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The following article is from The Great Soviet Encyclopedia (1979). It might be outdated or ideologically biased.



a disease of dogs and other carnivores, caused by tiny roundworms of the genus Uncinaria, which parasitize the small intestine. The Uncinaria, ubiquitous worms measuring 6–16 mm in length, have an oral capsule with two cutting plates. The eggs of the parasite are excreted with the host’s feces. Larvae emerge from the eggs and may enter the animal’s body with food or through the skin. Adult parasites traumatize the intestine wall, causing capillary hemorrhaging, anemia, and digestive disorders.

Symptoms in severely infested dogs and foxes include vomiting, diarrhea with blood in the stools alternating with constipation, severe emaciation, roughness of the coat, and sometimes death of the animal, most often of the young.

Bethenium with novocain or tetramisole is used to kill the parasites.


See references under ANCYLOSTOMIASIS.
The Great Soviet Encyclopedia, 3rd Edition (1970-1979). © 2010 The Gale Group, Inc. All rights reserved.
References in periodicals archive ?
En el caso del suelo, se trataba de la experiencia del programa para la erradicacion de la uncinariasis en los Estados del sur.
Entre las endemias producidas por parasitos intestinales se encontraban: la uncinariasis muy comun en las zonas donde se presentaban grandes aglomeraciones de trabajadores como las minas, cacaotales, cafetales, plantaciones de cana, situadas por lo general en tierras de climas calientes y humedos de Cundinamarca, Antioquia, Tolima y Santander; la disenteria -amibiana y bacilar-, fue durante el siglo XIX una enfermedad que en forma endemoepidemica ocupaba tierras de la zona del rio (27).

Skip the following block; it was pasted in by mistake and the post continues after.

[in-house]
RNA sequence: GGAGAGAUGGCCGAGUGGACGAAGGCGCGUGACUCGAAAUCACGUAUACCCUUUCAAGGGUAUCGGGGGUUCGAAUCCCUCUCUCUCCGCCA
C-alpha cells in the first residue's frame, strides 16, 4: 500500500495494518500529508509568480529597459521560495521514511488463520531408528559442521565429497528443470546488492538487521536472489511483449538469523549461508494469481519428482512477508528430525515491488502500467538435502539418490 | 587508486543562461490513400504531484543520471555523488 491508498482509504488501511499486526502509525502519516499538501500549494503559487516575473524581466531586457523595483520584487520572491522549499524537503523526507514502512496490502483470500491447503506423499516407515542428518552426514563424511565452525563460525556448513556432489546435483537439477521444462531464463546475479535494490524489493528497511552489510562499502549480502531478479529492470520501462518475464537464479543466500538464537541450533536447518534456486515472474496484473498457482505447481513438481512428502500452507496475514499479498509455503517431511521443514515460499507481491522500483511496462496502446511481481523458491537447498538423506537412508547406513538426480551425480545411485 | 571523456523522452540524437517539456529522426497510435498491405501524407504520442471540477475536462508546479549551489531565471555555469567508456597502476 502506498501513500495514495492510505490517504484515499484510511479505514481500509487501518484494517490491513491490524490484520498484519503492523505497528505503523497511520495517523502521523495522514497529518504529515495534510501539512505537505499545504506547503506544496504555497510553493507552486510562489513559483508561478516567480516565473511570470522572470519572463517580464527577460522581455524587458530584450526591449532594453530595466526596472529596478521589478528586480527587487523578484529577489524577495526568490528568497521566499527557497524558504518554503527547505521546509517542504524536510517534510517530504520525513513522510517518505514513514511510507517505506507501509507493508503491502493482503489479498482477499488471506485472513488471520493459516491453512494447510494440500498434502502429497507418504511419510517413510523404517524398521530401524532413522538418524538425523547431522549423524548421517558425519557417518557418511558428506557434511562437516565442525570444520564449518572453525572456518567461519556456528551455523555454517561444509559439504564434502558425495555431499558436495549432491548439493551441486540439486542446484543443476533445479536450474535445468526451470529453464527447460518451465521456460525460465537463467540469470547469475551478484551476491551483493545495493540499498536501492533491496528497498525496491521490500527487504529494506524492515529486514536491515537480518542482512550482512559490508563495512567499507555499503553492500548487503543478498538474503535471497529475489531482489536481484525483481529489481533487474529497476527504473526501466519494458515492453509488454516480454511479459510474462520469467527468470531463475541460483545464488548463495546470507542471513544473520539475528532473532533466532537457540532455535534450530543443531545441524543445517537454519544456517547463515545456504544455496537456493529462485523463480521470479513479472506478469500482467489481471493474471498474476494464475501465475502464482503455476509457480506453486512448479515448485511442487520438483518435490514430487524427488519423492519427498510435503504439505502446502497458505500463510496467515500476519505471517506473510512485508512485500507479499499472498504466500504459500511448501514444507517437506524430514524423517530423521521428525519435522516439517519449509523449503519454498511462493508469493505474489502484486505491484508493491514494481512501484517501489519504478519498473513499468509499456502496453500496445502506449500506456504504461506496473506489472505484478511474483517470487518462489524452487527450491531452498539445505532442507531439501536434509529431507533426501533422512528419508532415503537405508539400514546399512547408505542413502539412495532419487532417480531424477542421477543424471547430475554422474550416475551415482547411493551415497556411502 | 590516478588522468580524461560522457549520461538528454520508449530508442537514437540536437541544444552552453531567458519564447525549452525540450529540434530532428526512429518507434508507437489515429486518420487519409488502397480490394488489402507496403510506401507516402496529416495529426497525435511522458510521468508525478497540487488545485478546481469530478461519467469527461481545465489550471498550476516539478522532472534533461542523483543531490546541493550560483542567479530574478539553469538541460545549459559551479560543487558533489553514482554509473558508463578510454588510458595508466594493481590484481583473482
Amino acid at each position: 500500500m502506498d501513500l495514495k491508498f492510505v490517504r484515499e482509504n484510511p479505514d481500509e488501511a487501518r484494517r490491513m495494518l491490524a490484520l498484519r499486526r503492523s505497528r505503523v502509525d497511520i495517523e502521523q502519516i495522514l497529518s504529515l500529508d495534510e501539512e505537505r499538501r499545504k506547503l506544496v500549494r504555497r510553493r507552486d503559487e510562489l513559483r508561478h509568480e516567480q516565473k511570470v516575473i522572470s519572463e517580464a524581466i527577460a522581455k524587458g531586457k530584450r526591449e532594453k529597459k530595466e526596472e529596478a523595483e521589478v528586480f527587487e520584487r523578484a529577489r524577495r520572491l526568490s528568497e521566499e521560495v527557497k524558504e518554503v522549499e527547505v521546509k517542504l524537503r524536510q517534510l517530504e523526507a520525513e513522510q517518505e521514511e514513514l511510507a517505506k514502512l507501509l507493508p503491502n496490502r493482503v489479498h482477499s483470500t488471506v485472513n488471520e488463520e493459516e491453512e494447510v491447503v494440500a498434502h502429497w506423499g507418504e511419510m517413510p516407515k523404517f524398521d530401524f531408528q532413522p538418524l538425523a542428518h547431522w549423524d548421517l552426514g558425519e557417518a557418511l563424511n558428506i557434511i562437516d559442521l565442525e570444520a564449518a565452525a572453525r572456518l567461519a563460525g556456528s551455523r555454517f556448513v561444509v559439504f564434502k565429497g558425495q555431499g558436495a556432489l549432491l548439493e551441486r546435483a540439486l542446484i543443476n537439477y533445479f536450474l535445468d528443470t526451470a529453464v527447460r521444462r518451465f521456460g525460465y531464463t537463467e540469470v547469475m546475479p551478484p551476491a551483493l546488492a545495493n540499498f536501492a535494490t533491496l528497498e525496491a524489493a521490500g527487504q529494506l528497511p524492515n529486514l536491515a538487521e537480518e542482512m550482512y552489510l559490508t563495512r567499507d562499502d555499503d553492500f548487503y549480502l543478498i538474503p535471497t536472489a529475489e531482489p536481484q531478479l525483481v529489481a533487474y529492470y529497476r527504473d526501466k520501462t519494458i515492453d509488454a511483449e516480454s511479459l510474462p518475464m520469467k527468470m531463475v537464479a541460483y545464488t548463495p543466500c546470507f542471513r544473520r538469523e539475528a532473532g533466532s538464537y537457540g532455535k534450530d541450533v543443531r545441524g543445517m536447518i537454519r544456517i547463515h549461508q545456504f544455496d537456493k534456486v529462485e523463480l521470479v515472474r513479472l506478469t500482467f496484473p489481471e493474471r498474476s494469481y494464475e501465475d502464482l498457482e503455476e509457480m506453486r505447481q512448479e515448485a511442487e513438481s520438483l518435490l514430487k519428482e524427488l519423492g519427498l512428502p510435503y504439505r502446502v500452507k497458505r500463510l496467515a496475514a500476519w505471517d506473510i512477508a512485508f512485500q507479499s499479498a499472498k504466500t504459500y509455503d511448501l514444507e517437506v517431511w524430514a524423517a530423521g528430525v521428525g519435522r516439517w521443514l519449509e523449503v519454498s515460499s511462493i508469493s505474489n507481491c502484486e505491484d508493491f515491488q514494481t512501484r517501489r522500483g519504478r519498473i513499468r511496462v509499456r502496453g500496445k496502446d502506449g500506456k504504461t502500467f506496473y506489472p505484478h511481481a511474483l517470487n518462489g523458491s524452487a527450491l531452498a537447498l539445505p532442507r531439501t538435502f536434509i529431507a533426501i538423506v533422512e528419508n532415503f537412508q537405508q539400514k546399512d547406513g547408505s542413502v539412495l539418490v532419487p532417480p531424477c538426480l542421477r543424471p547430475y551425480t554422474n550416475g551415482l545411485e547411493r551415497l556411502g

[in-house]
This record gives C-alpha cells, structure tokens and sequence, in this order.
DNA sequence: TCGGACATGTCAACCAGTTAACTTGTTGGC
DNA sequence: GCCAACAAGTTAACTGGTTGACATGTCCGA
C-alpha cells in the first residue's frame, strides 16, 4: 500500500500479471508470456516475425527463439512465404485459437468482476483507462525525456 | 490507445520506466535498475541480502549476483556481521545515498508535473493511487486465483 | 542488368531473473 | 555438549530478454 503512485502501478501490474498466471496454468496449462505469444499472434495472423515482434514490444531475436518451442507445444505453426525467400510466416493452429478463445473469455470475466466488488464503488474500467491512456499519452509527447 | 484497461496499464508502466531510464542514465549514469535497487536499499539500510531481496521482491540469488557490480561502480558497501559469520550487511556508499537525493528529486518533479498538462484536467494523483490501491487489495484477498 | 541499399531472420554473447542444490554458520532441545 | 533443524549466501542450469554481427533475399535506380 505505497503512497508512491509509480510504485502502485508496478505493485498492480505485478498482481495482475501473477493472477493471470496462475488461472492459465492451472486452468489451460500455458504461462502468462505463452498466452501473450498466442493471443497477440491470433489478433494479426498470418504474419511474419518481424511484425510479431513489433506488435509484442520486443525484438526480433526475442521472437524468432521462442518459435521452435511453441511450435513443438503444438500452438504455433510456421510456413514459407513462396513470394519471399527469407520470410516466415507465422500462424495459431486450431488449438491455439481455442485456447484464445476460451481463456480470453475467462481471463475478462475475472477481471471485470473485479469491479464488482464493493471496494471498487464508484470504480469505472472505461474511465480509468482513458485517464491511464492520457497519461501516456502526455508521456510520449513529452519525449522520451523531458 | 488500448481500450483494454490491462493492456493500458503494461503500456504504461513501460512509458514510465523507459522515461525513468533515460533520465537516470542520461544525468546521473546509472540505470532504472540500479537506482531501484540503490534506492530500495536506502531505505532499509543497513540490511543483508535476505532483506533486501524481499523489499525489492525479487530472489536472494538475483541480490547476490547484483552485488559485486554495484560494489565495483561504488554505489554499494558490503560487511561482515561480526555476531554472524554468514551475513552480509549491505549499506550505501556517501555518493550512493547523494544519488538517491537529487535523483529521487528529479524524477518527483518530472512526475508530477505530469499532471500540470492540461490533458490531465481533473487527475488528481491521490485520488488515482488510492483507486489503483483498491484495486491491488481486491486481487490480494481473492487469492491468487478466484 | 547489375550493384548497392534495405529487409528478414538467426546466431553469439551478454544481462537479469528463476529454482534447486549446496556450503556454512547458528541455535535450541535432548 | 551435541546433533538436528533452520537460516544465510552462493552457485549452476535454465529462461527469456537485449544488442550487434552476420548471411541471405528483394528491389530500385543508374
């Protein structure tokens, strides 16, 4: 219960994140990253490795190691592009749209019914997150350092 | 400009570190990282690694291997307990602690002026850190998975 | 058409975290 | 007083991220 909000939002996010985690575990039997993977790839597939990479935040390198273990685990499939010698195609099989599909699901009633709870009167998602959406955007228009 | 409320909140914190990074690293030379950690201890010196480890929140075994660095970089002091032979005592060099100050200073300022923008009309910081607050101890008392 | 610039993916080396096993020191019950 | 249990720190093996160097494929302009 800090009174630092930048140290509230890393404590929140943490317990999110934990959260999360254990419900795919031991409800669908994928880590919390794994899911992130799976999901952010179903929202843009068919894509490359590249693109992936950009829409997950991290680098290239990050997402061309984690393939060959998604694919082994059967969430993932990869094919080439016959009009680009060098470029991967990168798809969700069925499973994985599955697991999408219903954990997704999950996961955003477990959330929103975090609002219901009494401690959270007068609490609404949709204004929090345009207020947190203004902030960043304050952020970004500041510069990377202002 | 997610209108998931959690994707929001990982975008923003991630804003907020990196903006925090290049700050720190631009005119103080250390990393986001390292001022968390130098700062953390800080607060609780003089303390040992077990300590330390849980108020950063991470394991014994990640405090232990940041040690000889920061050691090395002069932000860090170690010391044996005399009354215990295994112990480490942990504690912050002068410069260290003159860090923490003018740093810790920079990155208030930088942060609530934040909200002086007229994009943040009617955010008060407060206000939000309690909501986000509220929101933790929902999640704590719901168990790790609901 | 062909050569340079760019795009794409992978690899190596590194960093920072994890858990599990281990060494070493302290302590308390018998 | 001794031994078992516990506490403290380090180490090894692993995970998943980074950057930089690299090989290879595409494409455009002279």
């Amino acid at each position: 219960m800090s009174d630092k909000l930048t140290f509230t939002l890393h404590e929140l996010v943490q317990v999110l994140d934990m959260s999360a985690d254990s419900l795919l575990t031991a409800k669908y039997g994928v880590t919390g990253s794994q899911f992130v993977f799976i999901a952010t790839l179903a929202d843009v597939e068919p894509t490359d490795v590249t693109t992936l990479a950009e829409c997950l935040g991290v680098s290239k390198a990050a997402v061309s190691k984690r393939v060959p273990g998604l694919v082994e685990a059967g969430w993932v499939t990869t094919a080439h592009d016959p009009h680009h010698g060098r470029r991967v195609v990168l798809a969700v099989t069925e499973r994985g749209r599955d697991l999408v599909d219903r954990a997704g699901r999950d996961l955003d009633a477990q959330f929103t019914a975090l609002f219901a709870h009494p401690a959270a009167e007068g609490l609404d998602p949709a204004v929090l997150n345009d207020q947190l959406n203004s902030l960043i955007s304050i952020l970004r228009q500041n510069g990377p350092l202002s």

The diseases covered throughout the lifetime of the STM-Journal (1925-50), by order of frequency, are: Group I: schistosomiasis (59) and malaria (38); Group II: filariasis (24), tuberculosis (18), uncinariasis (17), and sprue (17); Group III: leprosy (14) and dermatomycosis (14); and Group IV: syphilis (11) and dysentery (10).
Quoting Sherman's phrase "agriculture is not only an industry, it is a vital regime," Morales associated the "decrease in the number of agrarian farms and small landowners" during the first decades of the twentieth century with the nutritional problems measured "from a biological point of view by scientists at the School of Tropical Medicine." These "demonstrated qualitatively and quantitatively the undernourished status in which the majority of Puerto Ricans live diminishing their efficiency and endurance and being, perhaps, the most important predisposing cause for some pathological states such as anemia and uncinariasis" (Morales Otero 1934: 102).
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